KNOWLTON, J. After the decision in this case, reported in 158 Mass. 394 , a hearing was had in the Superior Court in regard to the decree to be entered, and the evidence tended to show that to restore the plaintiff's premises to their former condition would not only involve material and extensive changes in the different parts of the basement of the building, but would require the defendant Institution, which was the owner of the reversion subject to the plaintiff's lease, to remove a vault enclosed in masonry, in which were kept the books of the corporation, leaving unsupported its vault and safe in the banking-room above, in which were kept its securities, bonds, notes, and stocks, representing a value of about $ 5,000,000. To do this would cost about $ 3,500, and would compel the defendant Institution to find some other place of deposit for the contents of this safe while the work was being done. The portion of the plaintiff's premises occupied by this vault was an alcove or corner of the basement about thirteen by twelve feet in area. This was but a small part of the space covered by the plaintiff's lease, all of which was in the basement. At the hearing, the defendant Institution asked for a decree which would permit it to retain the space occupied by its vault, and to build a brick wall across enclosing the vault, and to give the plaintiff a space somewhat larger than this in the front part of the basement adjoining the portion covered by his lease, and which should also require it to restore to its original condition, so far as possible, all the remainder of his premises. The plaintiff objected, the court made a decree requiring the removal of the vault, and the case comes to this court on the question whether the defendant Institution may be permitted to retain the small space occupied by its vault, and to restore to the plaintiff the remainder of his premises, and to enlarge them by the addition of an equivalent or larger space on the front.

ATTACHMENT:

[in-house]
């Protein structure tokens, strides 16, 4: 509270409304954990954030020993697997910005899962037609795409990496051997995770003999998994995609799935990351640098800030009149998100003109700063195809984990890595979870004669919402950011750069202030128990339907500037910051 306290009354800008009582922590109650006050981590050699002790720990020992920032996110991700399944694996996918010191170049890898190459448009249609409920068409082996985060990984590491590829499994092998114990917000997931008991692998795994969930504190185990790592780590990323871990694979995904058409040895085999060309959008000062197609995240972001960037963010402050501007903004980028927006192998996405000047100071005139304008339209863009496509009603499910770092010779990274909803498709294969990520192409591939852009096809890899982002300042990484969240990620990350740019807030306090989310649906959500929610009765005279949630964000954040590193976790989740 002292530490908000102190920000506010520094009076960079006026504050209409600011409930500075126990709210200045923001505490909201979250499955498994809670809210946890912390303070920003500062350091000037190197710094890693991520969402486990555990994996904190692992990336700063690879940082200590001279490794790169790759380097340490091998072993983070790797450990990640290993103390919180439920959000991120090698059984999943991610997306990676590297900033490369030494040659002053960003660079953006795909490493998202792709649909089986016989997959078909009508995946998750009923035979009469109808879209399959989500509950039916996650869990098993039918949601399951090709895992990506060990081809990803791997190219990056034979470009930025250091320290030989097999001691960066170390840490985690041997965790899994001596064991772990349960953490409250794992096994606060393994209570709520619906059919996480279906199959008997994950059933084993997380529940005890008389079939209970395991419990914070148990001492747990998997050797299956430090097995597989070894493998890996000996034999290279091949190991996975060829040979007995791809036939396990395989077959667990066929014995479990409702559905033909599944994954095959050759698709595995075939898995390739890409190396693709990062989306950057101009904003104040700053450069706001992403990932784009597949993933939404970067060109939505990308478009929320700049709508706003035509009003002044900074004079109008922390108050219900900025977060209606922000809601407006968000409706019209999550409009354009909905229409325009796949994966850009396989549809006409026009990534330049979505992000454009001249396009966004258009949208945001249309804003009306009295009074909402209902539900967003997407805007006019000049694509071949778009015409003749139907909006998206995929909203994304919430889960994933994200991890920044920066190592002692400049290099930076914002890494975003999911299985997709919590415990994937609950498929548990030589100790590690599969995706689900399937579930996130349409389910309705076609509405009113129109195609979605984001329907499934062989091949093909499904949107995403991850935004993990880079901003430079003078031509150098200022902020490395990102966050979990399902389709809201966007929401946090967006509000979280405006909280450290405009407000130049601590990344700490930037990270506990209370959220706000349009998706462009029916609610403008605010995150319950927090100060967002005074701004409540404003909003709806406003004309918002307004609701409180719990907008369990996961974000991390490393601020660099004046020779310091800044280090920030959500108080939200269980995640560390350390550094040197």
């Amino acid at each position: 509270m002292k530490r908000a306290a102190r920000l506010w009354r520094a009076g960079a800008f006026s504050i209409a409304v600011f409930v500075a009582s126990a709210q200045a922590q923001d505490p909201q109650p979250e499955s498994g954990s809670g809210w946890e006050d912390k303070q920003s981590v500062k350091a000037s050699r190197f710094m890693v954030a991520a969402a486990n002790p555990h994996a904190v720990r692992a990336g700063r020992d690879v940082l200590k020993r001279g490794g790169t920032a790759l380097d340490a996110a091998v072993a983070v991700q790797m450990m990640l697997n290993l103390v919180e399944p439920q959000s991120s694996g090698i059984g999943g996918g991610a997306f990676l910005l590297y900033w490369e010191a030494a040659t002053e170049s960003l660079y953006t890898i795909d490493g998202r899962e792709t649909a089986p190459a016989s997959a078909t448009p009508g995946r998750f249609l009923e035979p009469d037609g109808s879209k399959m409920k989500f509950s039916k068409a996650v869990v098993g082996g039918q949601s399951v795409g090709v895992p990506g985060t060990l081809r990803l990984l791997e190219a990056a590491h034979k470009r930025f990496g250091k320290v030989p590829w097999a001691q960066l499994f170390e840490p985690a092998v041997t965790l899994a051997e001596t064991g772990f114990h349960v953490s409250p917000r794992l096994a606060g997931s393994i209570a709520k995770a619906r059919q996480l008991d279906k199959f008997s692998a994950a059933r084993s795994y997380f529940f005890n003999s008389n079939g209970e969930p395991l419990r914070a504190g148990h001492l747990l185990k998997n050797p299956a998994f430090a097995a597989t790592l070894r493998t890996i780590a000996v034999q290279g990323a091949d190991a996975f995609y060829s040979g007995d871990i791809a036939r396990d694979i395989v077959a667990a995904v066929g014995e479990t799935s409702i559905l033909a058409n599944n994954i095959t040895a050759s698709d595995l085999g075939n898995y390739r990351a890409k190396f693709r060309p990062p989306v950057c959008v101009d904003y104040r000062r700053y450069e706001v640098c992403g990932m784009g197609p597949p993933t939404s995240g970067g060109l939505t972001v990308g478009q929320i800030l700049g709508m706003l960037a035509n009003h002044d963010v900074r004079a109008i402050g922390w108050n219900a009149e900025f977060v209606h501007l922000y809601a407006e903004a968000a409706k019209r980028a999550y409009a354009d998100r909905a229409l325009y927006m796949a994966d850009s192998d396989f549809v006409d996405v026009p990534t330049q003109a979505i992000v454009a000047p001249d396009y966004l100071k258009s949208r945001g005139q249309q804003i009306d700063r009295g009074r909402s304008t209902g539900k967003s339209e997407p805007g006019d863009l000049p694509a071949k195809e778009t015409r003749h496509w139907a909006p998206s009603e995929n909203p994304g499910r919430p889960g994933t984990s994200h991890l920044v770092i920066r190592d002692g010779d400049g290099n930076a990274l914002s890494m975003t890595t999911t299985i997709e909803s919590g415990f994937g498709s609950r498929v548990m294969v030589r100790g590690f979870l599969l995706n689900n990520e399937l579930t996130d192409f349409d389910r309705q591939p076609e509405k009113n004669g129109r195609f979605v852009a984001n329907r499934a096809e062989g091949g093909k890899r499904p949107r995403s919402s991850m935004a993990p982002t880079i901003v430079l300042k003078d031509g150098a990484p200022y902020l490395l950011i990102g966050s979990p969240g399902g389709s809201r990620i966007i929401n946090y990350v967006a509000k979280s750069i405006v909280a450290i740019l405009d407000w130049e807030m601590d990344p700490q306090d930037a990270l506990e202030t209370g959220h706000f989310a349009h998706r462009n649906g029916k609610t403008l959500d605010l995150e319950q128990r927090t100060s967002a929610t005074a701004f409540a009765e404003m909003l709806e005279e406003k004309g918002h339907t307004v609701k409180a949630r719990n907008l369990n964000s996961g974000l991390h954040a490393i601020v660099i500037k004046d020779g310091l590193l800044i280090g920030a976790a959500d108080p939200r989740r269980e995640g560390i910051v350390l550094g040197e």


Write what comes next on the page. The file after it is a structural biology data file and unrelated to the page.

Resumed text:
Page 308

When a plaintiff brings a bill to prevent a continuing trespass or a permanent injury to his real estate, the question whether he shall have a prohibitory injunction, or, if the work affecting the property has been done, a mandatory injunction requiring the restoration of the estate to its former condition, depends on a consideration of all the equities between the parties. In general, where a defendant has gone on without right and without excuse in an attempt to appropriate the plaintiff's property, or to interfere with his rights, and has changed the condition of his real estate, he is compelled to undo, so far as possible, what he has wrongfully done affecting the plaintiff, and to pay the damages. In such a case the plaintiff is not compelled to part with his property at a valuation, even though it would be much cheaper for the defendant to pay the damages in money than to restore the property. The principal reason for this is that which lies at the foundation of the jurisdiction for decreeing specific performance of contracts for the sale of real estate. A particular piece of real estate cannot be replaced by any sum of money, however large, and one who wants a particular estate for a specific use, if deprived of his rights, cannot be said to receive an exact equivalent or complete indemnity by the payment of a sum of money. A title to real estate, therefore, will be protected in a court of equity by a decree which will preserve to the owner the property itself, instead of a sum of money which represents its value. One who has gone on wrongfully in a wilful invasion of the plaintiff's right in real estate has no equity to set up against the plaintiff's claim to have his property restored to him as it was before the wrong was done. Upon the evidence before us at the former hearing of the present case, it was held that the plaintiff might have a mandatory injunction requiring the defendant Institution to restore the premises to their former condition. Lynch v. Union Institution for Savings, 158 Mass. 394 . See also Tucker v. Howard, 128 Mass. 361 , and cases cited; Attorney General v. Algonquin Club, 153 Mass. 447 , 454.

On the other hand, where, by an innocent mistake, erections have been placed a little upon the plaintiff's land, and the damage caused to the defendant by removal of them would be greatly disproportionate to the injury of which the plaintiff complains, the court will not order their removal, but will leave the plaintiff